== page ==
effect of defamation law to information

Topics: Defamation, Lawsuit, Law Pages: 5 (1269 words) Published: November 17, 2014







REG NO.: IS 1106/2012

What do you consider to be the advantages and disadvantages of the law of defamation with references to the work of information professionals? Privileges and Defenses in Defamation Cases (Advantages)

Simply because someone defames another person does not mean that a lawsuit will be successful. There are a number of defenses to defamation claims. If the defamer can successfully claim one of these defenses, he/she might be able to win the case despite the defamation. The major defenses to defamation are:

The allegedly defamatory statement was merely a statement of opinion Consent to the publication of the allegedly defamatory statement Absolute privilege
Qualified privilege
Retraction of the allegedly defamatory statement.
Let’s look at some of these defenses in a little more detail. Truth
Truth is an absolute defense to defamation. Remember that defamation is a false statement of fact. So, if the statement was accurate, then by definition it wasn’t defamatory. Statement of Opinion
Once again, defamation is a false statement of fact. For this reason, a statement of opinion cannot be defamatory. However, simply because you might phrase a statement as a statement of opinion does not automatically mean that it will be interpreted as a statement of opinion for purposes of defamation law. Let’s look at an example to see why this is so. Let’s say that you told someone, “I think that Harold beat up his girlfriend last Saturday,” and, as a result, Harold lost his job and most of his friends. You might say that you were only giving your opinion; you didn’t say, “Harold beat up his girlfriend.” You qualified it by saying “I think.” But simply adding “I think” or “I believe” to an otherwise straightforward statement of fact does not necessarily make something a statement of opinion. In a defamation lawsuit, a jury will be instructed to look at all of the circumstances surrounding the uttering of the defamatory statement, including how well you knew the person defamed, how well you knew the person you said the allegedly defamatory statement to, how precise the allegedly defamatory statement was, and why you made that statement. If, putting it all together, a jury believes that you were really making a specific statement of fact and hiding it as a supposed statement of opinion, you will be found liable for defamation. Absolute Privilege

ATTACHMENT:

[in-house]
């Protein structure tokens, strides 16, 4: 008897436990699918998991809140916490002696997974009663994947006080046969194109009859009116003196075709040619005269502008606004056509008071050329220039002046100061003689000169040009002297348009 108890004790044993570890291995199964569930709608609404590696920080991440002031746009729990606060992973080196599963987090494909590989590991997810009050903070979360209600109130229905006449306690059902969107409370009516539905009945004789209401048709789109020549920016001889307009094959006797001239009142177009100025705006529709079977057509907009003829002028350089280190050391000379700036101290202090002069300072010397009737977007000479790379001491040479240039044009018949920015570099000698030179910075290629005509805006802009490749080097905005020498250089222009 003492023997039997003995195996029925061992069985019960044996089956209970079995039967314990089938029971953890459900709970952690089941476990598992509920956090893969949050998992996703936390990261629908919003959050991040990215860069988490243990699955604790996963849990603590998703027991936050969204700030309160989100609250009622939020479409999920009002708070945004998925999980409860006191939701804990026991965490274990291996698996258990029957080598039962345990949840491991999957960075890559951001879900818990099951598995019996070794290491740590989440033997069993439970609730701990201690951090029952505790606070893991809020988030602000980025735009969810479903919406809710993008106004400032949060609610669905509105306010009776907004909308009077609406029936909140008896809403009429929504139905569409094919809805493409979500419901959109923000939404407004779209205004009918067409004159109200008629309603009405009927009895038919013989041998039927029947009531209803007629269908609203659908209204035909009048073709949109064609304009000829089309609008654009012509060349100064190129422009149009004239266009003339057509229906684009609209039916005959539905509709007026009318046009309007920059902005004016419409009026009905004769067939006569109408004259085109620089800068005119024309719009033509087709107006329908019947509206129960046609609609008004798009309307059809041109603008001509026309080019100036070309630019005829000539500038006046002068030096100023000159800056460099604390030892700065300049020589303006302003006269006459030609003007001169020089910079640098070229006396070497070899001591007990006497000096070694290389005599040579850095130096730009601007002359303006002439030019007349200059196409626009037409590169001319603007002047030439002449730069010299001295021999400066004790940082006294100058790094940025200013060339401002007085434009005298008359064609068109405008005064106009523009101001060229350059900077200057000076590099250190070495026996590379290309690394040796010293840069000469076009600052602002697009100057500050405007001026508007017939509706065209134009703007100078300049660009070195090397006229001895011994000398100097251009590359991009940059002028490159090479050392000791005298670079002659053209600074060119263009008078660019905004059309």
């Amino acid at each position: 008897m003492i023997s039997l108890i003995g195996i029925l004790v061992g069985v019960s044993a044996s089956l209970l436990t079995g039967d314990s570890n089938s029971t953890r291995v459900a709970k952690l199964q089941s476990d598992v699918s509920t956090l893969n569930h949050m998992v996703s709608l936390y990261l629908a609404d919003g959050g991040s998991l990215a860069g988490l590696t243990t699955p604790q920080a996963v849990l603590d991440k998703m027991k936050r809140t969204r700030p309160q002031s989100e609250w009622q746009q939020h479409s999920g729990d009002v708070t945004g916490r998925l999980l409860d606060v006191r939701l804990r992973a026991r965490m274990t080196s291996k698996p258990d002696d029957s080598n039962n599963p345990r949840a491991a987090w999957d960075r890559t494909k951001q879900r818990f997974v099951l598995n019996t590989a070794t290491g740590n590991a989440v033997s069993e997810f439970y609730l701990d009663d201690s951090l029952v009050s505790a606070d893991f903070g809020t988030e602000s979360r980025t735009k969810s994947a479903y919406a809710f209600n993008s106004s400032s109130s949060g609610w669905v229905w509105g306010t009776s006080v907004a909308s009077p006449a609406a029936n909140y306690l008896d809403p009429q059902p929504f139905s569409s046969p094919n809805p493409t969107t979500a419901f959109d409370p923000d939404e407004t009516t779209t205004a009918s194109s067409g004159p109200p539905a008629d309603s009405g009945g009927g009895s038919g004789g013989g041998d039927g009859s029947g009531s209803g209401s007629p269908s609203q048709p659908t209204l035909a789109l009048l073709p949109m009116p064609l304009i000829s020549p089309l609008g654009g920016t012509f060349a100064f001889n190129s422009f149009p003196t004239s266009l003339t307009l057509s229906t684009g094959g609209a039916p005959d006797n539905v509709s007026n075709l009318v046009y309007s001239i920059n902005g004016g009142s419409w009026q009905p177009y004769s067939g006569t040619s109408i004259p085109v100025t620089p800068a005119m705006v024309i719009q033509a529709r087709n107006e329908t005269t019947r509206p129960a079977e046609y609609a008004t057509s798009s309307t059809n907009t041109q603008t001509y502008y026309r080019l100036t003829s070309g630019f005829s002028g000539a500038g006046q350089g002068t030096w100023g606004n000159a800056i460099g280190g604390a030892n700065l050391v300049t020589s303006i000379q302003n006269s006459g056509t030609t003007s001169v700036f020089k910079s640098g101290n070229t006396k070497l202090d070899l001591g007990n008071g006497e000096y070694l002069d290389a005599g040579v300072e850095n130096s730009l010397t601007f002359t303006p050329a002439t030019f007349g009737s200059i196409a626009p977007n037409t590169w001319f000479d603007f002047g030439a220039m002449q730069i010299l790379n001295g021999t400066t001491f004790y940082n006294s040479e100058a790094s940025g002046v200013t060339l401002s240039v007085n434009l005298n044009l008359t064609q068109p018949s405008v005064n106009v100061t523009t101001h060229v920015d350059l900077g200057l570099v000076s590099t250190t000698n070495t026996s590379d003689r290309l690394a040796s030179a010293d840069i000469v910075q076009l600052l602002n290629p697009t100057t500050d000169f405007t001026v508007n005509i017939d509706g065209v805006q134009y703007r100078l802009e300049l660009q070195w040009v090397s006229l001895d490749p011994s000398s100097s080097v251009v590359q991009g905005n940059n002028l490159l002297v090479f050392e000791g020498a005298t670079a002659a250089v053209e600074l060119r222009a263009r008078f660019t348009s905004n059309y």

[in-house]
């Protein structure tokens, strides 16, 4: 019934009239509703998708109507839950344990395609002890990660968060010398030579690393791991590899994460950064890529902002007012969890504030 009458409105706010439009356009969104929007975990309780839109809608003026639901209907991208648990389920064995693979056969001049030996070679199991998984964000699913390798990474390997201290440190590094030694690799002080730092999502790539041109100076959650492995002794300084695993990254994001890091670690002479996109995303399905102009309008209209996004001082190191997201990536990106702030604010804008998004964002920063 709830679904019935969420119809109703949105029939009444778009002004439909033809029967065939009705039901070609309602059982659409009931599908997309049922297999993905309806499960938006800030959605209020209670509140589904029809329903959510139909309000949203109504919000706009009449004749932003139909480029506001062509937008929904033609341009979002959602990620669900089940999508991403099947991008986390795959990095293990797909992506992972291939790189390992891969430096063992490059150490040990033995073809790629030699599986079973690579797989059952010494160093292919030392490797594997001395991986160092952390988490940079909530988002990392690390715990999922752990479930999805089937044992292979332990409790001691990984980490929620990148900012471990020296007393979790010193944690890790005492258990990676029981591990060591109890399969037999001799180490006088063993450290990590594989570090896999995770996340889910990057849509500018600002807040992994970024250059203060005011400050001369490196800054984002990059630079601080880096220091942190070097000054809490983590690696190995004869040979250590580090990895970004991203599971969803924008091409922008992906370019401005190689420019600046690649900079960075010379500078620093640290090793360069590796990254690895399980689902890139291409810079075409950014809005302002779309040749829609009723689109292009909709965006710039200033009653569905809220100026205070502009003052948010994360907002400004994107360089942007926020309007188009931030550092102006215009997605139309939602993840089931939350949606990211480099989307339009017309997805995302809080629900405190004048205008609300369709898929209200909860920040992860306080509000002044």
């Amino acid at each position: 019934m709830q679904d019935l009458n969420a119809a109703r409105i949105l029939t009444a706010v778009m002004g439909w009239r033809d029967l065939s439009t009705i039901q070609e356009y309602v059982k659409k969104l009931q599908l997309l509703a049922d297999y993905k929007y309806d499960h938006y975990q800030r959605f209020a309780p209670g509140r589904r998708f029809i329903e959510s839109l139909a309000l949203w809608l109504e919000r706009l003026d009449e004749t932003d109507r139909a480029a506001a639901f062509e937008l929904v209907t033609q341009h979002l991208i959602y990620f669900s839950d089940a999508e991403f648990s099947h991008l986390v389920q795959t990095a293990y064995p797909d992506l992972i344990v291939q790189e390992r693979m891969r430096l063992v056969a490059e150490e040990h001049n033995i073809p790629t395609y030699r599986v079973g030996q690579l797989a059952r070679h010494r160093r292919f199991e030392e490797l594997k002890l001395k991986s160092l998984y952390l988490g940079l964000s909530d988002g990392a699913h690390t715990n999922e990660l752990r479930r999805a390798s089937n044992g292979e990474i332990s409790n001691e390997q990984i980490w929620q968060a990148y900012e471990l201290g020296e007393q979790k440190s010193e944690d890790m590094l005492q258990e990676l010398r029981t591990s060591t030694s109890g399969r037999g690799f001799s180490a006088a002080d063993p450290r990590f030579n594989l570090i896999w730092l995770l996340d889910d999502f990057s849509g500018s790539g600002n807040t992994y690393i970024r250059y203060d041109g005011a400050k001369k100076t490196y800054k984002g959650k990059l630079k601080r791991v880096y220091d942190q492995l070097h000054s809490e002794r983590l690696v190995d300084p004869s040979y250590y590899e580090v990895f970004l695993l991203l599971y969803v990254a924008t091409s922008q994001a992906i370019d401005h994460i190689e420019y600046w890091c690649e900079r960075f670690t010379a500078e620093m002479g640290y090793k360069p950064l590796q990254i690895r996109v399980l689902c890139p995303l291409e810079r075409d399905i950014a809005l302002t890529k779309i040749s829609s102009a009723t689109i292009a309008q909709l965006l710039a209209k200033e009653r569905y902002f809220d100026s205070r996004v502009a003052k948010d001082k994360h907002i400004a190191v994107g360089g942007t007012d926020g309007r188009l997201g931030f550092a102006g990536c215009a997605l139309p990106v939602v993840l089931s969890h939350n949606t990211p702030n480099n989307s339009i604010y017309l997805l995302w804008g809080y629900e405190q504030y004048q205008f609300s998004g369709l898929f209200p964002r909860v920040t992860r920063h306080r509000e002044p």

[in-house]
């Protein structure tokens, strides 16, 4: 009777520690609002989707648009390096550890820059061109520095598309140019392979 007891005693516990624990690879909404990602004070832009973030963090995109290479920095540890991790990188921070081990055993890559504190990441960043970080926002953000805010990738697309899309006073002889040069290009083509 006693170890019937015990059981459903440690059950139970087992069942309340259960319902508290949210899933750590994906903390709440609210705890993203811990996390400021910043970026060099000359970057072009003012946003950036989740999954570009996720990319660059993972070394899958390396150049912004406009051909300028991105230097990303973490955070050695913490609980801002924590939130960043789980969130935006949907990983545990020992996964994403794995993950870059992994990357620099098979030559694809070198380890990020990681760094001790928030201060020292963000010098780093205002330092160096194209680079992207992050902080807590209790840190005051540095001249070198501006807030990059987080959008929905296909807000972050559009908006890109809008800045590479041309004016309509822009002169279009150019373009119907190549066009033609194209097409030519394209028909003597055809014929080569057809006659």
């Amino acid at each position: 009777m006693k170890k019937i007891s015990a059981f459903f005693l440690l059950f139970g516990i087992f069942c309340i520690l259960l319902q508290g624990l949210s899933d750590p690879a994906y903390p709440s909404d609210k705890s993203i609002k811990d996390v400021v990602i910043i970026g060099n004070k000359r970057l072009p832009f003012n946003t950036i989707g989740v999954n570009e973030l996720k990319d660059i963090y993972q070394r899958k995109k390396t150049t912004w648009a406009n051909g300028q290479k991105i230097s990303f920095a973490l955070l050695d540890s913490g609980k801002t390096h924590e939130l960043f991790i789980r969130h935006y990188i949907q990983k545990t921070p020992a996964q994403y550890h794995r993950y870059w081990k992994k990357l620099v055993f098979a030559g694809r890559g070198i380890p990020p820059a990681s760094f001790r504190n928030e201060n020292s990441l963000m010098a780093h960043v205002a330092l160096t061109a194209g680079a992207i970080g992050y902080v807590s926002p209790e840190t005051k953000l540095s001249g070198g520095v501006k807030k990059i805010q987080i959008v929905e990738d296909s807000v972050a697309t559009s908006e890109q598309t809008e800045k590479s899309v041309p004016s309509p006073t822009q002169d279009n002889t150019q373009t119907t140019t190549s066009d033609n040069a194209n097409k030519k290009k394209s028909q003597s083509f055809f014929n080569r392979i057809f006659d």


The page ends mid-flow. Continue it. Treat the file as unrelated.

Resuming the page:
Certain types of communications are absolutely privileged. Absolute privilege means that the person making the statement has the absolute right to make that statement at that time, even if it is defamatory. In other words, the person making the defamatory statement is immune from a defamation lawsuit In general, absolute privilege exempts persons from liability for potentially defamatory statements made: during judicial proceedings

by high government officials
by legislators during legislative debates
during political broadcasts or speeches, and
In between spouses.
So, if someone makes an otherwise defamatory statement during his/her testimony at a trial, that statement is absolutely privileged, and that person cannot be sued for defamation. But if that person makes a different allegedly defamatory statement in the hallway of the courthouse during a break in the trial, he/she could be sued for defamation because the statement was made during a judicial proceeding. Qualified Privilege

Other types of communications are subject to what is called a qualified privilege, meaning that the person making the allegedly defamatory statement may have had some right to make that statement. If a qualified privilege applies to a statement, it means that the person suing for defamation must prove that the person who made the...

References: ABC All-Media Law Handbook: for Journalists, Presenters, Program Makers, Authors, Editors and Publishers (Sydney: Australian Broadcasting Corporation, 1994, 2nd edition).
Sharon Beder, "SLAPPs: Strategic Lawsuits Against Public Participation," Current Affairs Bulletin, Vol. 72, No. 3, October/ November 1995, pp. 22-29.
Robert Pullan, Guilty Secrets: Free Speech and Defamation in Australia (Sydney: Pascal Press, 1994)
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